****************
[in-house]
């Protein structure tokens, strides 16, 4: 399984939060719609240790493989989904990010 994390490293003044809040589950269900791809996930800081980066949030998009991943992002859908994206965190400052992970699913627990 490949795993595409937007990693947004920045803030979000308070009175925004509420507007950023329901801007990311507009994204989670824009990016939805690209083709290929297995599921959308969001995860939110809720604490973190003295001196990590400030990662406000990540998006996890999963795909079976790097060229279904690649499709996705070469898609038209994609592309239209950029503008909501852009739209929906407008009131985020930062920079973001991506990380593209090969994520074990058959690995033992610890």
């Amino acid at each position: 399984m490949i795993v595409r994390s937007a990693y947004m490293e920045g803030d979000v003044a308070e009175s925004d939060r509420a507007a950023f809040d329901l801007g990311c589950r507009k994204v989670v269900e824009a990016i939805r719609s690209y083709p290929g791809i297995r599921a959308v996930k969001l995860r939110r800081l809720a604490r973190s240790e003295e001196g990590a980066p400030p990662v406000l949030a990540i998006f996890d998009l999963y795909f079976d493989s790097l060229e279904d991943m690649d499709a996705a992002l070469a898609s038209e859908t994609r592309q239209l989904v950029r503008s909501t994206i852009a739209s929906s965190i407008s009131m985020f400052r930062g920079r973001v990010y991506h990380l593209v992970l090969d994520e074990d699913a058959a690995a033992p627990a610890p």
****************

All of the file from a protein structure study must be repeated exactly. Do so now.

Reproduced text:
[in-house]
């Protein structure tokens, strides 16, 4: 399984939060719609240790493989989904990010 994390490293003044809040589950269900791809996930800081980066949030998009991943992002859908994206965190400052992970699913627990 490949795993595409937007990693947004920045803030979000308070009175925004509420507007950023329901801007990311507009994204989670824009990016939805690209083709290929297995599921959308969001995860939110809720604490973190003295001196990590400030990662406000990540998006996890999963795909079976790097060229279904690649499709996705070469898609038209994609592309239209950029503008909501852009739209929906407008009131985020930062920079973001991506990380593209090969994520074990058959690995033992610890």
């Amino acid at each position: 399984m490949i795993v595409r994390s937007a990693y947004m490293e920045g803030d979000v003044a308070e009175s925004d939060r509420a507007a950023f809040d329901l801007g990311c589950r507009k994204v989670v269900e824009a990016i939805r719609s690209y083709p290929g791809i297995r599921a959308v996930k969001l995860r939110r800081l809720a604490r973190s240790e003295e001196g990590a980066p400030p990662v406000l949030a990540i998006f996890d998009l999963y795909f079976d493989s790097l060229e279904d991943m690649d499709a996705a992002l070469a898609s038209e859908t994609r592309q239209l989904v950029r503008s909501t994206i852009a739209s929906s965190i407008s009131m985020f400052r930062g920079r973001v990010y991506h990380l593209v992970l090969d994520e074990d699913a058959a690995a033992p627990a610890p």